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Protect Your License to Operate with Effective Emergency Planning and Community Response

Peter Molinaro
Michael Parr

The devastation and dislocation caused by Hurricane Harvey and the prospect of additional extreme weather events has cast industrial resilience in stark relief.  Texas, Mississippi and Louisiana are home to a high concentration of chemical manufacturing and energy production, refining and distribution.   The Gulf Coast has experienced a succession of 100, 500 and, some say, 1000 year flood events in recent years. There is abundant scientific evidence that long term changes in climate and weather patterns have the potential to intensify storms and their impact on this manufacturing infrastructure well into the future.

As a result of Hurricane Harvey an Arkema Inc. chemical plant in Crosby, Texas was flooded and lost primary and backup power.  This resulted in a chemical fire caused by decomposition of a highly reactive product when the power loss disabled refrigerated storage.  The uncontrolled fire, covered extensively in local and national media, has heightened public and government concern about the measures necessary to assure protection of citizens and property from dangers posed by hazardous substances during natural disasters or other catastrophic situations.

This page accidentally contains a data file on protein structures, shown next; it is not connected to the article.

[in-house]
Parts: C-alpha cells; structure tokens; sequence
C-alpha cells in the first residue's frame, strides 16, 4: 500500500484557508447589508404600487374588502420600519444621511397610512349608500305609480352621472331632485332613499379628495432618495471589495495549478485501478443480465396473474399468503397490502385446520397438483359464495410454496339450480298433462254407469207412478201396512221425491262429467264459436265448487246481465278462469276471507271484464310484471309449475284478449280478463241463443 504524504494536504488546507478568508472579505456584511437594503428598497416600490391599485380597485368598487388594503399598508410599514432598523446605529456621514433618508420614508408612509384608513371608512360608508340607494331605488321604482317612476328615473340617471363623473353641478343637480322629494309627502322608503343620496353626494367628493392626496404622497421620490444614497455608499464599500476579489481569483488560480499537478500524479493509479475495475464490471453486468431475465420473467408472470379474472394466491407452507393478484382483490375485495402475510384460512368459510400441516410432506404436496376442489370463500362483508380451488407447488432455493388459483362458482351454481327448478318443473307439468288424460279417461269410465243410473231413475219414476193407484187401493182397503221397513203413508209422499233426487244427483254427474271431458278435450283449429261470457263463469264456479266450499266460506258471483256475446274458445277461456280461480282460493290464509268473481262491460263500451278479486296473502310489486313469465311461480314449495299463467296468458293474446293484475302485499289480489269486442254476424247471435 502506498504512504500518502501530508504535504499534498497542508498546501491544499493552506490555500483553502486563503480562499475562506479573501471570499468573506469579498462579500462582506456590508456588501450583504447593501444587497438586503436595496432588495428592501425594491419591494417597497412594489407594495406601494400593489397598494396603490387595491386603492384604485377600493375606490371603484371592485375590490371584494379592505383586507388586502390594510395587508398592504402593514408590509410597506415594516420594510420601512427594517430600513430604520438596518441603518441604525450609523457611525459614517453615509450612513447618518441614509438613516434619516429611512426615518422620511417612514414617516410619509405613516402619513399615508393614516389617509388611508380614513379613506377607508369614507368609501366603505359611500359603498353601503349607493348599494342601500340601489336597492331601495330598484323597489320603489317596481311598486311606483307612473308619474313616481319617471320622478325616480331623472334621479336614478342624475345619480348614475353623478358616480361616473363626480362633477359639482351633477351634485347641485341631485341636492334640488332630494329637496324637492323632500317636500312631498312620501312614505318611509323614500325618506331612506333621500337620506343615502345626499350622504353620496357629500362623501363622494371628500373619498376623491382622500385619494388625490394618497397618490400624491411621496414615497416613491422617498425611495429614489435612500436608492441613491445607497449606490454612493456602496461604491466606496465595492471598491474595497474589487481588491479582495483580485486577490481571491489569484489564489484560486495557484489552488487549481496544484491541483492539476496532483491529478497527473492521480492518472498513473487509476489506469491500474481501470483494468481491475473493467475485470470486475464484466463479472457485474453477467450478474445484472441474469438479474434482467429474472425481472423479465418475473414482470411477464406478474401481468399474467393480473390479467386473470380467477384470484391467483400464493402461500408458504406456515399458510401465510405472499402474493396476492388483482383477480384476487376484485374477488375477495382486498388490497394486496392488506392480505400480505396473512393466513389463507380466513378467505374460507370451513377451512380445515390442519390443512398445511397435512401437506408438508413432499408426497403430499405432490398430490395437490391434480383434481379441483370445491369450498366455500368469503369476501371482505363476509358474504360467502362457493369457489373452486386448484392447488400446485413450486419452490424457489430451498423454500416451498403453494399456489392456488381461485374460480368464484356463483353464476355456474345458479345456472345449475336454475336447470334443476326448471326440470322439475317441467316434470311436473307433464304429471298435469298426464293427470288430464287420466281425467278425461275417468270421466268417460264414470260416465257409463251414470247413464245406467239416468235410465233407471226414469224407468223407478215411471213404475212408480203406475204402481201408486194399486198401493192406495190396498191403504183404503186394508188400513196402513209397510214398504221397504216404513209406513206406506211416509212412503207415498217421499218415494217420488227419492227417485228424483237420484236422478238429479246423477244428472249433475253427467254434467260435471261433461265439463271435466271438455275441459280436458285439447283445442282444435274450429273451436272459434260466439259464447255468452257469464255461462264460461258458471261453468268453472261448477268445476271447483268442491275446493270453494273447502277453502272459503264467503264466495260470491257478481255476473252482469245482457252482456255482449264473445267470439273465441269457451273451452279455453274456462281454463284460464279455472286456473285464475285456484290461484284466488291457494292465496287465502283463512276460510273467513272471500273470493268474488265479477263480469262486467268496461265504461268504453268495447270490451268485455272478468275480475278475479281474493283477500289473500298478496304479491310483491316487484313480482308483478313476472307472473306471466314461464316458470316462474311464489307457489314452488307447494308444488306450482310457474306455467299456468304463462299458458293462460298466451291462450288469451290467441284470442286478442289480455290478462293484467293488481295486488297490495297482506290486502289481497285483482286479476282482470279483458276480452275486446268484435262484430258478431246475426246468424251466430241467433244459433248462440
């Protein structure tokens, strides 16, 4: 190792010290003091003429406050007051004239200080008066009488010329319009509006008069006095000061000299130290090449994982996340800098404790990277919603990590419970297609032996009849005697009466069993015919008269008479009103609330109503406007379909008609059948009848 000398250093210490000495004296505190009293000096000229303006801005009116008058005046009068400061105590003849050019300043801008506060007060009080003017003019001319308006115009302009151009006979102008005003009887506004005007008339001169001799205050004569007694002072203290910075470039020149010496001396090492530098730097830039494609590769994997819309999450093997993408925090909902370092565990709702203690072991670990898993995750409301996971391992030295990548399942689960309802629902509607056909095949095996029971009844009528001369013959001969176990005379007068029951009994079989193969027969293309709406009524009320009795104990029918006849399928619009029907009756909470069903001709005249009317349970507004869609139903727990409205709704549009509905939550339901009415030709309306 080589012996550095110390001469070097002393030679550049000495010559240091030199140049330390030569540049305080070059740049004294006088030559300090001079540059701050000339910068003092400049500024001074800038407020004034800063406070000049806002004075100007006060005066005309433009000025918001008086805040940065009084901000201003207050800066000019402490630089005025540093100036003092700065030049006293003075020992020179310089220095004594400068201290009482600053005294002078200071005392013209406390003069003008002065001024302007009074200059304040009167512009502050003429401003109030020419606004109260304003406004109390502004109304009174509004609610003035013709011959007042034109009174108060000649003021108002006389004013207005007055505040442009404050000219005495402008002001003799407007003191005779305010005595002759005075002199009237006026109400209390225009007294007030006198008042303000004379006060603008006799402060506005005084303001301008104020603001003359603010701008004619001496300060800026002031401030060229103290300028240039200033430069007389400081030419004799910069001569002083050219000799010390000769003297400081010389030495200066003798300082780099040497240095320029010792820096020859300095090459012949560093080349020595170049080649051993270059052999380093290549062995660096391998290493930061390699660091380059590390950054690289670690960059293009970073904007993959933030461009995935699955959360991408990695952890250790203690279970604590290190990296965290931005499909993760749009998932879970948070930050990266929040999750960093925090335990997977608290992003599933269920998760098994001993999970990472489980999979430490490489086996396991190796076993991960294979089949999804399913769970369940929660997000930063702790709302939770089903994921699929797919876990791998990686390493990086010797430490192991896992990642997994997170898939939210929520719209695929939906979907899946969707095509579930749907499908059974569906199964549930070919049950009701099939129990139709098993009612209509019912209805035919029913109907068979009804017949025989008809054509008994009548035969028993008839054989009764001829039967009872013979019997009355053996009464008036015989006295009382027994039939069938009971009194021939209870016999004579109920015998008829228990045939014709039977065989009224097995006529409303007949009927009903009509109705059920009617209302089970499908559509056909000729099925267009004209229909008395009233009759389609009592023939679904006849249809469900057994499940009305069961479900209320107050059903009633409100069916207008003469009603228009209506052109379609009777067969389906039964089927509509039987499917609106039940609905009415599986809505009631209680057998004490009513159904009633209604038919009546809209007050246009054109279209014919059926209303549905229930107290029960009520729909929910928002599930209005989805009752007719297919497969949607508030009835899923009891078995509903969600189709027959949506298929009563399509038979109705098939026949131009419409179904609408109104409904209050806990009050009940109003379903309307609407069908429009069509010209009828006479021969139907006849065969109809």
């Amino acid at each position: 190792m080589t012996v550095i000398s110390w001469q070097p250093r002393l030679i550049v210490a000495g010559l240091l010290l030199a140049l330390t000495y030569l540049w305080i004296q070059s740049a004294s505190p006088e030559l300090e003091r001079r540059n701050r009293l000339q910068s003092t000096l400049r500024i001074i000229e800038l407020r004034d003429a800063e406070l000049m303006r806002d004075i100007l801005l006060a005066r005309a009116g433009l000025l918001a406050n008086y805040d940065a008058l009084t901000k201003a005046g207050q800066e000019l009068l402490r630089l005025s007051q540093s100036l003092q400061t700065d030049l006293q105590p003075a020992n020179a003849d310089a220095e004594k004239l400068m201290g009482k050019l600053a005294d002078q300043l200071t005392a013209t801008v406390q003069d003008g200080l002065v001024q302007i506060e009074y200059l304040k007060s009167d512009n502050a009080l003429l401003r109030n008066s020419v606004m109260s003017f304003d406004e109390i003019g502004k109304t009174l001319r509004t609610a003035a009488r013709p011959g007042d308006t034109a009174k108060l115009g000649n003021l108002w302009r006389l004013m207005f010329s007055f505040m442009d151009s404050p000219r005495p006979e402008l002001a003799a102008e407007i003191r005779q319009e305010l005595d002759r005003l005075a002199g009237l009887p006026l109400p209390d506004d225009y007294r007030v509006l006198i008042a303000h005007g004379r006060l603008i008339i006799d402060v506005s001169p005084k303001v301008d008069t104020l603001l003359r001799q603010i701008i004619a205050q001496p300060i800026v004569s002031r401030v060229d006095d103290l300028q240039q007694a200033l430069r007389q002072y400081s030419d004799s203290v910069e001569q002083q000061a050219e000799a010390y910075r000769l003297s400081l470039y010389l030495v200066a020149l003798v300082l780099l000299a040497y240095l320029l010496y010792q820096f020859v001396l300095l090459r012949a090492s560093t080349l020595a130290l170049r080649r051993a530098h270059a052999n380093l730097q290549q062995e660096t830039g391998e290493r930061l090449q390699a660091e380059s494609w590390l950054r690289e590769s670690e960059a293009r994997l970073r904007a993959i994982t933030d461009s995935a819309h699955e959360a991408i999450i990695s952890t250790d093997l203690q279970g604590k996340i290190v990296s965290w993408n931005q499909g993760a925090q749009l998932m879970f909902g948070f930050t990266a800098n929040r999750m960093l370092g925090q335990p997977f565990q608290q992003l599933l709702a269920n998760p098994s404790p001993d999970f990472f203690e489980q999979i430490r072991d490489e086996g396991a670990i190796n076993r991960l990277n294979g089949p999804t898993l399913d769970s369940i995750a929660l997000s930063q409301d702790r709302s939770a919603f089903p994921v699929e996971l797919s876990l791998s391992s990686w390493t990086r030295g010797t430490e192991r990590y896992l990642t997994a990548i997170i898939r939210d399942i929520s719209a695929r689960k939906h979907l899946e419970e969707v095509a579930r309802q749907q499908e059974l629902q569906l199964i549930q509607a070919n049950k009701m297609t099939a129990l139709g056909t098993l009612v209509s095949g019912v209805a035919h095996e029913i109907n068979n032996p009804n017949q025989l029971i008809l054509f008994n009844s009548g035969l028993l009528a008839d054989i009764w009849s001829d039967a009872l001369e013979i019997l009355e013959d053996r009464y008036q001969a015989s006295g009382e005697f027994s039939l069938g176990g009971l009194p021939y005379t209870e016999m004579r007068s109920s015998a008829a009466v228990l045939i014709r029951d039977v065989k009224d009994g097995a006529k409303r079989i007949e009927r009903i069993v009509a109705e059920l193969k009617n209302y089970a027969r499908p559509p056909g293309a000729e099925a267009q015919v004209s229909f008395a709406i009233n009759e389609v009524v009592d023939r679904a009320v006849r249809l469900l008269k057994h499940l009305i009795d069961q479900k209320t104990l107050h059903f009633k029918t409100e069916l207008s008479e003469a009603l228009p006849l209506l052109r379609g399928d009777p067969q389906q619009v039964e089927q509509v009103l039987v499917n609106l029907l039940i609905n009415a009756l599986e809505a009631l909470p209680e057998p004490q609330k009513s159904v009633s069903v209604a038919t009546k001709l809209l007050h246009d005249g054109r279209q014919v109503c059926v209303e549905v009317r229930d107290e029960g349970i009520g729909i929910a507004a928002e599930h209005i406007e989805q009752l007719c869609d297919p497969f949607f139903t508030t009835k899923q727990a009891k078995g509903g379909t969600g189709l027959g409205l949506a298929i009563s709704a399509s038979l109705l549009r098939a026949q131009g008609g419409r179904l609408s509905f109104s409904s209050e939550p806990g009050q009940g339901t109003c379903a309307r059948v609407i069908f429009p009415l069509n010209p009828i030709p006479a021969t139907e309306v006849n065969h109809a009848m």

How does a company assure it has adequately prepared for a dynamic set of threats that redefine our notion of “worst case?” The public expects to be protected from such potential risks and to have the information they need to make their own judgments about their tolerance for such risks.

Effectively managing risk is a dual challenge: the assurance of physical safety and the quality of communication and coordination with neighbors, regulators and first responders.

Job One:  Operational Integrity and Process Safety